The war of the worlds, p.8
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       The War of the Worlds, p.8

           H. G. Wells
 

  CHAPTER EIGHT

  FRIDAY NIGHT

  The most extraordinary thing to my mind, of all the strange andwonderful things that happened upon that Friday, was the dovetailingof the commonplace habits of our social order with the firstbeginnings of the series of events that was to topple that socialorder headlong. If on Friday night you had taken a pair of compassesand drawn a circle with a radius of five miles round the Woking sandpits, I doubt if you would have had one human being outside it, unlessit were some relation of Stent or of the three or four cyclists orLondon people lying dead on the common, whose emotions or habits wereat all affected by the new-comers. Many people had heard of thecylinder, of course, and talked about it in their leisure, but itcertainly did not make the sensation that an ultimatum to Germanywould have done.

  In London that night poor Henderson's telegram describing thegradual unscrewing of the shot was judged to be a canard, and hisevening paper, after wiring for authentication from him and receivingno reply--the man was killed--decided not to print a special edition.

  Even within the five-mile circle the great majority of people wereinert. I have already described the behaviour of the men and women towhom I spoke. All over the district people were dining and supping;working men were gardening after the labours of the day, childrenwere being put to bed, young people were wandering through the laneslove-making, students sat over their books.

  Maybe there was a murmur in the village streets, a novel anddominant topic in the public-houses, and here and there a messenger,or even an eye-witness of the later occurrences, caused a whirl ofexcitement, a shouting, and a running to and fro; but for the mostpart the daily routine of working, eating, drinking, sleeping, went onas it had done for countless years--as though no planet Mars existedin the sky. Even at Woking station and Horsell and Chobham that wasthe case.

  In Woking junction, until a late hour, trains were stopping andgoing on, others were shunting on the sidings, passengers werealighting and waiting, and everything was proceeding in the mostordinary way. A boy from the town, trenching on Smith's monopoly, wasselling papers with the afternoon's news. The ringing impact oftrucks, the sharp whistle of the engines from the junction, mingledwith their shouts of "Men from Mars!" Excited men came into thestation about nine o'clock with incredible tidings, and caused no moredisturbance than drunkards might have done. People rattlingLondonwards peered into the darkness outside the carriage windows, andsaw only a rare, flickering, vanishing spark dance up from thedirection of Horsell, a red glow and a thin veil of smoke drivingacross the stars, and thought that nothing more serious than a heathfire was happening. It was only round the edge of the common that anydisturbance was perceptible. There were half a dozen villas burningon the Woking border. There were lights in all the houses on thecommon side of the three villages, and the people there kept awaketill dawn.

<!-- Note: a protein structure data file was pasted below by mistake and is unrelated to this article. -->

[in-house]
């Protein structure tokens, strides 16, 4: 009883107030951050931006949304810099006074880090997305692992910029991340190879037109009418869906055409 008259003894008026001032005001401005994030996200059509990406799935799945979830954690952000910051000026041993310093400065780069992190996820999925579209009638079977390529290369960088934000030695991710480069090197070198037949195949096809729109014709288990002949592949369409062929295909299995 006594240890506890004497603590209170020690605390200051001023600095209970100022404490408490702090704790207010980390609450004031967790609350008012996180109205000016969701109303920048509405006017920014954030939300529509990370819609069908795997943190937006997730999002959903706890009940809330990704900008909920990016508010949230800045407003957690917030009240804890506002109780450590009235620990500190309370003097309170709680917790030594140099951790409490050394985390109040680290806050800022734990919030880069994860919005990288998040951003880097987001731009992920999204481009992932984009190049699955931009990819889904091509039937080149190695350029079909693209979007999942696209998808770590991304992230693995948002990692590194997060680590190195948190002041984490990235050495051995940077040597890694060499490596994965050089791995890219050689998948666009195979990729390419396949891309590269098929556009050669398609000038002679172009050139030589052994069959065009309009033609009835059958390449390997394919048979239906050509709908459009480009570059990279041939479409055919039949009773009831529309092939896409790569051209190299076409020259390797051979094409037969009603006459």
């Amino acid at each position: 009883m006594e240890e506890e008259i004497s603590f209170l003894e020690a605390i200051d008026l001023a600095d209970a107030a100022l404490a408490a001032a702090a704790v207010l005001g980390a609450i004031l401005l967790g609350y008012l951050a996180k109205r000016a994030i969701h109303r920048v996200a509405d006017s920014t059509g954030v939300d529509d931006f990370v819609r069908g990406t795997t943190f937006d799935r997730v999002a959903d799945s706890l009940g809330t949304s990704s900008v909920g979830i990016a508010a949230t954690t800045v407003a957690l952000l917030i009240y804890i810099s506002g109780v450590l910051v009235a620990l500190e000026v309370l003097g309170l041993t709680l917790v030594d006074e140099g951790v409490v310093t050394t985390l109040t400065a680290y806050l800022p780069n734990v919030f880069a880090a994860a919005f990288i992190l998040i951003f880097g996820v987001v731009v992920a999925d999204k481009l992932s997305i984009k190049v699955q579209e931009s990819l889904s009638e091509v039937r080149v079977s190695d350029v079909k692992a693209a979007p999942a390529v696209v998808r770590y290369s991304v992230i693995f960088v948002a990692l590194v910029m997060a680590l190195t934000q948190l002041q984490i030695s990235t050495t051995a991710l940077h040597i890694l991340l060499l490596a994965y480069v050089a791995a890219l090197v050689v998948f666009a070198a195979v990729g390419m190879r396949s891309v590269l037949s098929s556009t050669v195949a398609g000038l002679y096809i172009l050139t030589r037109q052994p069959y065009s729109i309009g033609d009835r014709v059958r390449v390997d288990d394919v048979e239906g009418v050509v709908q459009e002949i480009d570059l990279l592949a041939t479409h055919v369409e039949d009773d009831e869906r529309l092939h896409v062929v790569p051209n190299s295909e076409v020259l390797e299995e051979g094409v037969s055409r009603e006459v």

A curious crowd lingered restlessly, people coming and going butthe crowd remaining, both on the Chobham and Horsell bridges. One ortwo adventurous souls, it was afterwards found, went into the darknessand crawled quite near the Martians; but they never returned, for nowand again a light-ray, like the beam of a warship's searchlight sweptthe common, and the Heat-Ray was ready to follow. Save for such, thatbig area of common was silent and desolate, and the charred bodies layabout on it all night under the stars, and all the next day. A noiseof hammering from the pit was heard by many people.

  So you have the state of things on Friday night. In the centre,sticking into the skin of our old planet Earth like a poisoned dart,was this cylinder. But the poison was scarcely working yet. Aroundit was a patch of silent common, smouldering in places, and with a fewdark, dimly seen objects lying in contorted attitudes here and there.Here and there was a burning bush or tree. Beyond was a fringe ofexcitement, and farther than that fringe the inflammation had notcrept as yet. In the rest of the world the stream of life stillflowed as it had flowed for immemorial years. The fever of war thatwould presently clog vein and artery, deaden nerve and destroy brain,had still to develop.

  All night long the Martians were hammering and stirring, sleepless,indefatigable, at work upon the machines they were making ready, andever and again a puff of greenish-white smoke whirled up to thestarlit sky.

  About eleven a company of soldiers came through Horsell, anddeployed along the edge of the common to form a cordon. Later asecond company marched through Chobham to deploy on the north side ofthe common. Several officers from the Inkerman barracks had been onthe common earlier in the day, and one, Major Eden, was reported to bemissing. The colonel of the regiment came to the Chobham bridge andwas busy questioning the crowd at midnight. The military authoritieswere certainly alive to the seriousness of the business. Abouteleven, the next morning's papers were able to say, a squadron ofhussars, two Maxims, and about four hundred men of the Cardiganregiment started from Aldershot.

  A few seconds after midnight the crowd in the Chertsey road,Woking, saw a star fall from heaven into the pine woods to thenorthwest. It had a greenish colour, and caused a silent brightnesslike summer lightning. This was the second cylinder.

 
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